Arvind Krishna Mehrotra’s career so far runs from rebellious ‘little magazines’ in the 1960s to producing magisterial tomes in the present. Mehrotra is a founding donor of the Bombay Poets Archive, held in the Department of Rare and Manuscript Collections. His influential History of Indian Literature in English (2003a, 2003b, 2009) is the authoritative work on the topic. Perhaps Mehrotra’s most enduring legacy is the circle of academic and creative writers he has urged on as contributors to the scholarly tomes, scrappy zines, and the whole nexus of the Bombay Poets and friends.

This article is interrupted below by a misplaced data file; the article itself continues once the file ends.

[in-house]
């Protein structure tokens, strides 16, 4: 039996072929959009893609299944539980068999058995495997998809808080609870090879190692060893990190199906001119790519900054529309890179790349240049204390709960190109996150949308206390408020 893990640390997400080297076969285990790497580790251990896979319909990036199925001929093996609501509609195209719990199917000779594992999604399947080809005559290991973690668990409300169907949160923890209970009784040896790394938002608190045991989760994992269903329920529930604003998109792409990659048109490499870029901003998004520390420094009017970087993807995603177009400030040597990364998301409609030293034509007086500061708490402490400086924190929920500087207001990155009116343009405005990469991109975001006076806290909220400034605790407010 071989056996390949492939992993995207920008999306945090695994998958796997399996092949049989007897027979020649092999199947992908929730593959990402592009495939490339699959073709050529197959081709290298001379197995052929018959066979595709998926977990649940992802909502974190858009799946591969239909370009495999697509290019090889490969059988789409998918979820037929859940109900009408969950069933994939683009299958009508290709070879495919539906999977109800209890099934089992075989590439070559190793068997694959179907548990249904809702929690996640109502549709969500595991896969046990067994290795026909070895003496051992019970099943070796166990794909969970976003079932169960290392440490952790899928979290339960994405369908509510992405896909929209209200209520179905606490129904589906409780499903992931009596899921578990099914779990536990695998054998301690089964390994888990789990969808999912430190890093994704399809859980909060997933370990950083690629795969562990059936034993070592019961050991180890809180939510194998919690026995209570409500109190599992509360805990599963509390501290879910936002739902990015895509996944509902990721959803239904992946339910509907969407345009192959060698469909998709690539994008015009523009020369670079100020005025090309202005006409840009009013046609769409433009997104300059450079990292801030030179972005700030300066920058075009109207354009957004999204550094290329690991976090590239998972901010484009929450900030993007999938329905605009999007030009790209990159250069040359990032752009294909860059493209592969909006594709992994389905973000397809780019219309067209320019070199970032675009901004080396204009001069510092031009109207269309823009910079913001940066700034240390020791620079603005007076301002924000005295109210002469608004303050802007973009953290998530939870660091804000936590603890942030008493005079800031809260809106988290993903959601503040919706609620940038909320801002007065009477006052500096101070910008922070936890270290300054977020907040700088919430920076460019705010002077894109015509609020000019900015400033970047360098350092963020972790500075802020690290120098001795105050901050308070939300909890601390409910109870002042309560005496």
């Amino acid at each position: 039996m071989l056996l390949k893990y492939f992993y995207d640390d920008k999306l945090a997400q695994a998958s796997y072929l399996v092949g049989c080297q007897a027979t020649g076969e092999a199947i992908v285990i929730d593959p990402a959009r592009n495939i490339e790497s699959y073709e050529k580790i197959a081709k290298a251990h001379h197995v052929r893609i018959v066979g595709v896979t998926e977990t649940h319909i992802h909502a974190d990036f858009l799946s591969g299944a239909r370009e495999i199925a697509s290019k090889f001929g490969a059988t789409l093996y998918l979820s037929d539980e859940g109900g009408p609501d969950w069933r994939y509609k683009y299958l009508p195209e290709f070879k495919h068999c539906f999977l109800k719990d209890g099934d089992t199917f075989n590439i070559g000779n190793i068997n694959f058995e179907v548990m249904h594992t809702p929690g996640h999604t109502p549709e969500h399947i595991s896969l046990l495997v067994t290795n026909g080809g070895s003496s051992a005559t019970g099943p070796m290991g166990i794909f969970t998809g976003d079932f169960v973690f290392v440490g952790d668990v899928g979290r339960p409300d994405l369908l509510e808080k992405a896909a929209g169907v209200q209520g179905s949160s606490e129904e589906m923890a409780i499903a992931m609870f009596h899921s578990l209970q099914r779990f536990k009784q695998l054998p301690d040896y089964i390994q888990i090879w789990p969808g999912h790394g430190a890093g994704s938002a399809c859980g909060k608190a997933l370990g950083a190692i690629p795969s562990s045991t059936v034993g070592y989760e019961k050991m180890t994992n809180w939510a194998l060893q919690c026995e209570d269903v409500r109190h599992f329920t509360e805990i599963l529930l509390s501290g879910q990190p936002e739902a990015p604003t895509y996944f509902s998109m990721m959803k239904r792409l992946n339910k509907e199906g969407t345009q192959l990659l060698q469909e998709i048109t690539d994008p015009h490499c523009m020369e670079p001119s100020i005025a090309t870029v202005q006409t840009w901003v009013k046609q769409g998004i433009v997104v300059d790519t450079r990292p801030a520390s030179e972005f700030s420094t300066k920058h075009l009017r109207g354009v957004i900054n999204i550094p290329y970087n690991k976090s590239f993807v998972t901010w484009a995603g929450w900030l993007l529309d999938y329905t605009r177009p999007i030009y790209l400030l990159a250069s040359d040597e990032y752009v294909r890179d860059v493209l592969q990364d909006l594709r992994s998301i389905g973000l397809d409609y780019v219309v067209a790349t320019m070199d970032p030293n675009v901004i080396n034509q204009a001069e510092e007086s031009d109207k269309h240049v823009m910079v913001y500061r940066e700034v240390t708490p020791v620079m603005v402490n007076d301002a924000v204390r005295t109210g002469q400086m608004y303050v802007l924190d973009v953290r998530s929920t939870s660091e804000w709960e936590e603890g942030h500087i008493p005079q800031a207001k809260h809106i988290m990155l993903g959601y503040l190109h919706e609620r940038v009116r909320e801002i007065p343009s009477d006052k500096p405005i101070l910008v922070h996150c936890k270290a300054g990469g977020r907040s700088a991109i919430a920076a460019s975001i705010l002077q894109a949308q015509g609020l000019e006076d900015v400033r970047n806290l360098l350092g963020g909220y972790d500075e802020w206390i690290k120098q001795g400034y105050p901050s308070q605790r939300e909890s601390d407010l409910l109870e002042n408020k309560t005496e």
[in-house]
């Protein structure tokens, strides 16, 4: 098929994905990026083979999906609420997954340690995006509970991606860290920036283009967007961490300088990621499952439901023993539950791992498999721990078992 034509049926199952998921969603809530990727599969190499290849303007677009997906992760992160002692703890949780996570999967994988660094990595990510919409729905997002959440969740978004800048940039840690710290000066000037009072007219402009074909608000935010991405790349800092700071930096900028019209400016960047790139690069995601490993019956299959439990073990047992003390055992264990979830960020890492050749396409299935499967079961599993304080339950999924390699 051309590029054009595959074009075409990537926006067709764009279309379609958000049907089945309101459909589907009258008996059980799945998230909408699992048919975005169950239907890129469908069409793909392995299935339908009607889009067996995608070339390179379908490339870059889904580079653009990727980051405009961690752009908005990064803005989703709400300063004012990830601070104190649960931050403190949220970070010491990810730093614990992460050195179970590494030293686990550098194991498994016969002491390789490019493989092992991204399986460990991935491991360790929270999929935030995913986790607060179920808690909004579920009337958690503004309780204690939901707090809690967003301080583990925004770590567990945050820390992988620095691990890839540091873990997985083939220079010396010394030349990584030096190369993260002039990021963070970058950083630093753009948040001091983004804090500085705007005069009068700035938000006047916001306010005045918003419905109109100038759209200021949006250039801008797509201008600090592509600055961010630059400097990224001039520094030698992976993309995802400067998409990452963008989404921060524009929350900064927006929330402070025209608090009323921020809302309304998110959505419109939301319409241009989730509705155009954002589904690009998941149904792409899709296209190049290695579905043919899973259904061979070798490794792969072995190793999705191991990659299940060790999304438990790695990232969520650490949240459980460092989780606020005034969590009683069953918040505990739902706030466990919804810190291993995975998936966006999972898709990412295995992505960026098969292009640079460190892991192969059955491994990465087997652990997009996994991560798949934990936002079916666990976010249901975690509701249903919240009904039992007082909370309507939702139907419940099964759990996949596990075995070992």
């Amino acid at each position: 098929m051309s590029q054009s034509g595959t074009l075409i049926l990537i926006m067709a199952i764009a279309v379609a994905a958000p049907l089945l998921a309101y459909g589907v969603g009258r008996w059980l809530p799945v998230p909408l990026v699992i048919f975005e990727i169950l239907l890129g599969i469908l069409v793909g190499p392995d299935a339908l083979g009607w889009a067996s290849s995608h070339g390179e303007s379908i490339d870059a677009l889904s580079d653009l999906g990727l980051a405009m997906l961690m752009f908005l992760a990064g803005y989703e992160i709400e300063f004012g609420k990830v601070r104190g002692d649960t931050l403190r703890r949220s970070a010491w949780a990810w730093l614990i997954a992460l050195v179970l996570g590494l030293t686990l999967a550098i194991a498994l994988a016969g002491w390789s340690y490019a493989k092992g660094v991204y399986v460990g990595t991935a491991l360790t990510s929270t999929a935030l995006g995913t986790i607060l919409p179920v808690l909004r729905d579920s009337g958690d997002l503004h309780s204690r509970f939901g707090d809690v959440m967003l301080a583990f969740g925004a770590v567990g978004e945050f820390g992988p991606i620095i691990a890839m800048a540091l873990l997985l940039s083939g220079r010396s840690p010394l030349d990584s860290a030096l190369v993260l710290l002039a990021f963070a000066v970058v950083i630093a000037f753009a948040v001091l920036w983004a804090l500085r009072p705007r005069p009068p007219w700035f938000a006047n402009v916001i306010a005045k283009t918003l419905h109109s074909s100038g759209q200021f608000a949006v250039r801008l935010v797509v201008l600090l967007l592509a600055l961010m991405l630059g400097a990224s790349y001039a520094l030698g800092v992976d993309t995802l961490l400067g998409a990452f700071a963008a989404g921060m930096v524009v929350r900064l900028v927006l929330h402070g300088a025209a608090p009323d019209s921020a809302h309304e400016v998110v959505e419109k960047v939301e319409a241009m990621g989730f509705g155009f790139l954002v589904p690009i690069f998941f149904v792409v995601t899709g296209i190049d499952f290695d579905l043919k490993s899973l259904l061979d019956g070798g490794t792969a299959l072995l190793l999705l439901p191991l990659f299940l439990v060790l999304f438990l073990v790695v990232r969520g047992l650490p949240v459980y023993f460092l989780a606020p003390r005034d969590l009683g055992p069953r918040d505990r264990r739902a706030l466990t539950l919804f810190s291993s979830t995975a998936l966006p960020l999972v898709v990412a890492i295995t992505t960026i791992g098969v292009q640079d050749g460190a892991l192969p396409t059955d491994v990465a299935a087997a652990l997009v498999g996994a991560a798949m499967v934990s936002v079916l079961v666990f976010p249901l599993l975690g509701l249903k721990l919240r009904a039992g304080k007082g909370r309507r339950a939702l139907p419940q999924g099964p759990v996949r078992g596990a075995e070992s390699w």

The Bombay Poets experimented with new ways to use language and with poetry’s presentation too. Anjali Nerlekar’s Bombay Modern : Arun Kolatkar and Bilingual Literary Culture (2016) looks carefully at the work of a poet whose fame has flourished in recent years. Nerlekar points up modernisms of graphics and typography. The covers of the Marathi volumes Bhijaki Vahi and Cirimiri are Kolatkar’s own work, published in scrupulous editions by Ashok Shahane of Pras Prakashan. Atul Dodiya’s contemporary painting of Kolatkar’s poem, “Breakfast time at Kala Ghoda,” carries the Bombay Poets’ experiment forward.